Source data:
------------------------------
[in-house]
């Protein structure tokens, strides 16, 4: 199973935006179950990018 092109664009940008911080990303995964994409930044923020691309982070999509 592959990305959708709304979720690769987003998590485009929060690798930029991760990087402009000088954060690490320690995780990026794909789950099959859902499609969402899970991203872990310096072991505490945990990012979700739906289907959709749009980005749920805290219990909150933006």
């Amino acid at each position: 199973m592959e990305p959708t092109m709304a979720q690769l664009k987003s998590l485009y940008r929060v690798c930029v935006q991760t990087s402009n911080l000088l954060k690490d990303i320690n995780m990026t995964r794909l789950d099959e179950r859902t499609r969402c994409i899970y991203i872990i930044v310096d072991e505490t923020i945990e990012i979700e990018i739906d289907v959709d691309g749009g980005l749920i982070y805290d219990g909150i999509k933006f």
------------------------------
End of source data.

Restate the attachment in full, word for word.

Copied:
[in-house]
């Protein structure tokens, strides 16, 4: 199973935006179950990018 092109664009940008911080990303995964994409930044923020691309982070999509 592959990305959708709304979720690769987003998590485009929060690798930029991760990087402009000088954060690490320690995780990026794909789950099959859902499609969402899970991203872990310096072991505490945990990012979700739906289907959709749009980005749920805290219990909150933006």
């Amino acid at each position: 199973m592959e990305p959708t092109m709304a979720q690769l664009k987003s998590l485009y940008r929060v690798c930029v935006q991760t990087s402009n911080l000088l954060k690490d990303i320690n995780m990026t995964r794909l789950d099959e179950r859902t499609r969402c994409i899970y991203i872990i930044v310096d072991e505490t923020i945990e990012i979700e990018i739906d289907v959709d691309g749009g980005l749920i982070y805290d219990g909150i999509k933006f």